Naturalisation as a British Citizen is a huge step for most individuals. In practical terms, naturalisation as a British Citizen may lead to the individual automatically losing their current nationality and so an individual must check with the relevant authorities in their country of nationality of the impact (if any) of naturalisation as a British Citizen.
Currently, it is estimated that individuals carrying British passports can travel to 47 countries worldwide without having to obtain a visa prior to travelling. Please note that this is only for certain categories of visas to these countries and individuals must always check with the relevant embassy or travel agent if they require a visa to travel to a specific country, prior to making travel arrangements.
Naturalisation must follow Indefinite Leave to Remain (ILR), and ILR will need to have been granted at least 12 months prior to the submission of an application.
Individuals can be naturalised as a British Citizen on the basis of either:
- 5 years’ residence in the UK, or
- Marriage to a British Citizen with 3 years’ residence in the UK
These two routes above are in place in addition to and separate to the need for ILR to have been granted 12 months before submission of the naturalisation application. Even though a student would need to have resided in the UK for 10 years to obtain ILR, they would still qualify for naturalisation eventually, one year later, under the 5-year rule. Even though a person married to a British national had been granted ILR after only two years, after a further one-year they would need to show three years of marriage in addition to having held ILR for 1 year.
In practice, for individuals who have been in the UK under work-related immigration categories such as work permit/Tier 2 and/or HSMP/Tier 1(General), the period in question really becomes 6 years rather than 5. This is because it takes 5 years to qualify for ILR, and this must precede an application for Naturalisation by at least 12 months.
The term “residence” in this context means legal residence. A point to note is also that for EEA and Swiss Nationals (since 1 June 2002) conditional residence in the UK is not enough and so individuals must have been granted Indefinite Leave to Remain (ILR) at least 12 months prior to the submission of the naturalisation application. EEA Nationals and Swiss Nationals must apply for a residence permit before applying for ILR and then applying (at least 12 months later) for naturalisation as a British Citizen.
There are residence exceptions for those in the Crown Services or those who are married to individuals in the Crown Service.
To be able to apply for naturalisation, individuals must be aged 18 or over, be of sound mind and good character, intend to continue to live in the UK, be able to communicate in English and have sufficient knowledge of life in the UK. They must also meet the requirements listed above: ILR for 12 months plus having lived in the UK for a minimum of 5 years (or 3 years if on the basis of marriage to a British Citizen).
The individual must provide proof of their ability to speak English and knowledge about life in the UK with the application and so this necessarily forms the first stage of the application for naturalisation as a British Citizen.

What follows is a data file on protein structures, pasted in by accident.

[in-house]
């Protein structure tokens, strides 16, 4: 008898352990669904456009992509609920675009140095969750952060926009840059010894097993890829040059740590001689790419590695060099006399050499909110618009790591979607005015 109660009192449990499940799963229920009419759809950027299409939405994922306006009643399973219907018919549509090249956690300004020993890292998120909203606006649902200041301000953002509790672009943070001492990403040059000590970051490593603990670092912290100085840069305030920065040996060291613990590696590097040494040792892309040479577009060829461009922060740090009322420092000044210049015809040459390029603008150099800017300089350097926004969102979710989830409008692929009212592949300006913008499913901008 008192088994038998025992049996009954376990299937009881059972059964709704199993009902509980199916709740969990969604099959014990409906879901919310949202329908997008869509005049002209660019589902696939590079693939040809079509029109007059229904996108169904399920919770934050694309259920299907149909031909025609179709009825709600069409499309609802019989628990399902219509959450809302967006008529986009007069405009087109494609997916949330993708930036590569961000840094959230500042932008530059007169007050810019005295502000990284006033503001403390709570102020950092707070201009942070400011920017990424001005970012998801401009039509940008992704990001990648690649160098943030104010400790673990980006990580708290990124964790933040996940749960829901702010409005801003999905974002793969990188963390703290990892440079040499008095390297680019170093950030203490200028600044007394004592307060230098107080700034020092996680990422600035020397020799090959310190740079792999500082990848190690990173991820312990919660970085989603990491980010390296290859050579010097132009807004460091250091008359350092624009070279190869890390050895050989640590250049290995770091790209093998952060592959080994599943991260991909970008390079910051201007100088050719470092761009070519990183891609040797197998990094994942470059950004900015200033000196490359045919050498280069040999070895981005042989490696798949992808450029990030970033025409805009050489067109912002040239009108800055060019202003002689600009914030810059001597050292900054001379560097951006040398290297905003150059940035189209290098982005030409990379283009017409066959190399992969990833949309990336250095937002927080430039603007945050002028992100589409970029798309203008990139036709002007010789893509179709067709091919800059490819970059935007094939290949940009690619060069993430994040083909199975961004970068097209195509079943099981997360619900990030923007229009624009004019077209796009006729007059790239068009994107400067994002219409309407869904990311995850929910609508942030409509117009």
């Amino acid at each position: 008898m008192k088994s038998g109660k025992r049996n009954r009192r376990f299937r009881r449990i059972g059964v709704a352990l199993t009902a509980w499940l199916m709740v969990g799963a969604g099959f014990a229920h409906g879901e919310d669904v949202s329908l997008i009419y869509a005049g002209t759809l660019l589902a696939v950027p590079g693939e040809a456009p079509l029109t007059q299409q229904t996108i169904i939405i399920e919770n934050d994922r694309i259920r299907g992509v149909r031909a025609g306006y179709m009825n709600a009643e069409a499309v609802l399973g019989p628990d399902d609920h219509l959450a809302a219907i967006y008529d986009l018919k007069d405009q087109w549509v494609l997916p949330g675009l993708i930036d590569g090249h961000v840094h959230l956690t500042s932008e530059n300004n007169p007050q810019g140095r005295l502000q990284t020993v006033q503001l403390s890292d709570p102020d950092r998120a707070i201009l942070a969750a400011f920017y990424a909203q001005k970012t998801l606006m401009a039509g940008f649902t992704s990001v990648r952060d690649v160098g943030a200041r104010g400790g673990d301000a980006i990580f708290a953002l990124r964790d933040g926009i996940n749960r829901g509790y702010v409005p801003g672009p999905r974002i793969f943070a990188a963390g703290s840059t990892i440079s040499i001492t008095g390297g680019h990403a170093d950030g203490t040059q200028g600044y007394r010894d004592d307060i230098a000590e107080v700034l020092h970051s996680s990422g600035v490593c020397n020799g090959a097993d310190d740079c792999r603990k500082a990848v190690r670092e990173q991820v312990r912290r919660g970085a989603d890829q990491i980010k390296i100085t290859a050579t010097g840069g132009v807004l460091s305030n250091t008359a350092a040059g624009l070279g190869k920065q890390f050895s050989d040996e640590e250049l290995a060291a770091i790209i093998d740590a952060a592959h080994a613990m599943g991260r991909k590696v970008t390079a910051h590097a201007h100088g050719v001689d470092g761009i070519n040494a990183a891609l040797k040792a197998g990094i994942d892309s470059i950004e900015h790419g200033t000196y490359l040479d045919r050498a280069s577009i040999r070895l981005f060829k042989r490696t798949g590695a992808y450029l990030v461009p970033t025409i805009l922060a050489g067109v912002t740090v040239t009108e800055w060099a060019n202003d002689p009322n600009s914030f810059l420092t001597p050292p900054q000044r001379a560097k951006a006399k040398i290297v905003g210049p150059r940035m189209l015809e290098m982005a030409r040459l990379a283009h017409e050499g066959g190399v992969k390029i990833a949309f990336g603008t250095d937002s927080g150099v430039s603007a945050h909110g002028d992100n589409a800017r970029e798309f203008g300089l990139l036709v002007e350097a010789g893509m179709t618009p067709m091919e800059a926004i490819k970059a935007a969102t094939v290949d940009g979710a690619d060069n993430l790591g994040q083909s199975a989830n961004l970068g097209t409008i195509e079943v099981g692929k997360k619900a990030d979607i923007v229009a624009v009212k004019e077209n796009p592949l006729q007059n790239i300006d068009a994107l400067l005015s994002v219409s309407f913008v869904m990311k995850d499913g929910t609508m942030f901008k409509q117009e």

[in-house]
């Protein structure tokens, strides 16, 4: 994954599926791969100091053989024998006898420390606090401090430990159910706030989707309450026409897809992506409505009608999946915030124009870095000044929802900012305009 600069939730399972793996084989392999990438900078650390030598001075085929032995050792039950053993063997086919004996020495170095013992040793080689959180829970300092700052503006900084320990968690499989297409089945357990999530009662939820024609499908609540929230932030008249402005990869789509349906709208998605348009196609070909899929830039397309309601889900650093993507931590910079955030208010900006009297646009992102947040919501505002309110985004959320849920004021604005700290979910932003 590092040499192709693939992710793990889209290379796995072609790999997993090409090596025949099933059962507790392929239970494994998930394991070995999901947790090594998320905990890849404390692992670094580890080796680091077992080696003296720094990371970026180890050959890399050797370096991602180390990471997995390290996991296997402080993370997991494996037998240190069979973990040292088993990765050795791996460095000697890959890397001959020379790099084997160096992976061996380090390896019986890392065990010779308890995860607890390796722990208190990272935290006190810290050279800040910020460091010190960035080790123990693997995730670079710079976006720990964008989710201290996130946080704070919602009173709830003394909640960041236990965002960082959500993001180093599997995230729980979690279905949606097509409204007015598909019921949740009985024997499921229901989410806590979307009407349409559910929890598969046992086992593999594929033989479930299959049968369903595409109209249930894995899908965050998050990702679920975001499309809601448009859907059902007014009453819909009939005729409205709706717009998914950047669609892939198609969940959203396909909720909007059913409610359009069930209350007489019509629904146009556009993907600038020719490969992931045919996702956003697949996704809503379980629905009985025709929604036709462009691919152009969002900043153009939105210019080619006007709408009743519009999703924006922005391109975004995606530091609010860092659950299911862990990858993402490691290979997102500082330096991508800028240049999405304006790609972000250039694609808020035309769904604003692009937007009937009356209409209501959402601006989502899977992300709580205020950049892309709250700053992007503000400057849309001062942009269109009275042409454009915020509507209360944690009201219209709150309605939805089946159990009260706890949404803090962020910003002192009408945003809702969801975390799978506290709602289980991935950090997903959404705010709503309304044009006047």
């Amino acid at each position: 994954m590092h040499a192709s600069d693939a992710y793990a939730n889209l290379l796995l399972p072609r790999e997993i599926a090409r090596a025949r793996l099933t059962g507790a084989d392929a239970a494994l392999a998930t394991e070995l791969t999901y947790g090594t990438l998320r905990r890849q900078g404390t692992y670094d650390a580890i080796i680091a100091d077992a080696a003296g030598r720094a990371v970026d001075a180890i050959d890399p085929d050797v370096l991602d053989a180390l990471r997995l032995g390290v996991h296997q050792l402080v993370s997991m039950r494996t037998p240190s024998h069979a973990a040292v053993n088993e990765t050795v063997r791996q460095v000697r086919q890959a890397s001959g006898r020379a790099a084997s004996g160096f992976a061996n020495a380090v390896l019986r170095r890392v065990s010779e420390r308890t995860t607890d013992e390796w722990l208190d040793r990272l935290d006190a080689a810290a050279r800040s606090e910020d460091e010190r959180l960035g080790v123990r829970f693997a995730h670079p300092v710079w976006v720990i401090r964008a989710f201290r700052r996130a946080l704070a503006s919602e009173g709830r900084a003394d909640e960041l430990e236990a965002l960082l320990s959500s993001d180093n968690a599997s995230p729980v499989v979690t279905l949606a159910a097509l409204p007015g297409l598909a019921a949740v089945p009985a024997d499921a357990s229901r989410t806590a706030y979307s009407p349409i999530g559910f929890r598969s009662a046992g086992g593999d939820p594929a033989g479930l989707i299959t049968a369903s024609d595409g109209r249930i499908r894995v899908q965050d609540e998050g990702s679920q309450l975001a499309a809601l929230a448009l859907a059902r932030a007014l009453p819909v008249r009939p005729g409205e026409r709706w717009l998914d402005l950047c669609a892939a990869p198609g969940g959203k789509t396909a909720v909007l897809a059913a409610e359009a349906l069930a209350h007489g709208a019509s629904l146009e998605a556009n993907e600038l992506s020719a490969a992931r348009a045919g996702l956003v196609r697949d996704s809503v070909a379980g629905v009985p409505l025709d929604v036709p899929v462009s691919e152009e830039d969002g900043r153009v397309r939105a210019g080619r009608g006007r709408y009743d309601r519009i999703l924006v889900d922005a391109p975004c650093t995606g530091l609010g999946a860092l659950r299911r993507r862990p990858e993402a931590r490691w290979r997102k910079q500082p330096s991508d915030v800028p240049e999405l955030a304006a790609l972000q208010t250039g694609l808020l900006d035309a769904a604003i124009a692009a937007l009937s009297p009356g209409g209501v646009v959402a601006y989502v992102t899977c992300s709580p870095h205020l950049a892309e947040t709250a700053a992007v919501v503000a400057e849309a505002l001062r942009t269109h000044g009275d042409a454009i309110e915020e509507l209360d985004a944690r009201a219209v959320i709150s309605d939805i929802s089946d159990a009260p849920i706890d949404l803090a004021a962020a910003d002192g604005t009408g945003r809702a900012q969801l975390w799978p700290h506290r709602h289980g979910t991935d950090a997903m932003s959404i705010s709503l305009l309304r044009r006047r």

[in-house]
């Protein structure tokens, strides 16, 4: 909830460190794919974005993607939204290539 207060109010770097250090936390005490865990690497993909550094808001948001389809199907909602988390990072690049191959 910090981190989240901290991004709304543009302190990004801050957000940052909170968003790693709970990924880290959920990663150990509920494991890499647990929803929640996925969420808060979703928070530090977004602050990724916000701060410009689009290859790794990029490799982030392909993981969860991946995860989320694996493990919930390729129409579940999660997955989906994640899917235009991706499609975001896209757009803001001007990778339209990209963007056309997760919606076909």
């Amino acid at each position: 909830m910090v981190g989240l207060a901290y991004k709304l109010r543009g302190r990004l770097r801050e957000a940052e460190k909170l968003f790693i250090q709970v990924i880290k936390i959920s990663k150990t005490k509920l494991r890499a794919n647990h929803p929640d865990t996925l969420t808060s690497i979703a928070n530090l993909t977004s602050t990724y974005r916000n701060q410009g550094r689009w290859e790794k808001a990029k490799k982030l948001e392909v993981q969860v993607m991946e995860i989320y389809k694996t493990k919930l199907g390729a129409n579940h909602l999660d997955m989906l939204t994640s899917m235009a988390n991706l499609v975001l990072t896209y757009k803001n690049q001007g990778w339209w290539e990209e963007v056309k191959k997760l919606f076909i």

There are key requirements about absences from the UK in the relevant period (5 years or 3 years). There is discretion in excess of the limits below but, of course, it is in the interests of the individual not to have to rely on discretion, which may or may not be exercised in their favour.
Individuals applying under the category of having 5 years’ residence in the UK should have been physically in the UK on the day 5 years before the application date. This means that if the application was received on the 1st of June 2007, the individual should have been in the UK on the 1st of June 2002. The application date is the date that the application is received by the Home Office. The individual should also not have spent more than 450 days outside the UK in this period, of which no more than 90 days of this should have been taken in the 12 months immediately preceding the submission of the naturalisation application.
In the case of a person applying on the basis of ILR (for example gained through spending 5 years under Tier 2 or as a work permit holder) their first year would not be considered in this respect (although it would have been when they applied for Indefinite Leave to Remain).
Individuals applying on the basis of marriage to a British Citizen must show that they have not spent more than 270 days outside of the UK during the 3 years, of which no more than 90 days should have been in the last 12 months.
Once the application is approved, the individual must attend a Citizenship Ceremony within 90 days of approval. At the Ceremony, individuals will swear or affirm an oath of Allegiance to Her Majesty The Queen and pledge loyalty to the UK.
Current processing times for naturalisation applications are 6 months or so.
Once an individual has been naturalised as a British Citizen, they will then be able to apply for a British passport. To apply for a British passport, individuals would normally need to provide their current passport, the Certificate of Naturalisation and the completed form. An applicant would also need to provide the names and details of 2 referees who are British citizens. The UK Passport Agency (UKPA) offers a premium service but this is not available for applications for first passports (because further checks will need to be undertaken).
If you are interested in making an application for naturalisation or a British Passport, please contact us for initial advice on the strength of your case and the requirements. Please include a summary of your immigration history so that we can provide you with reliable initial feedback.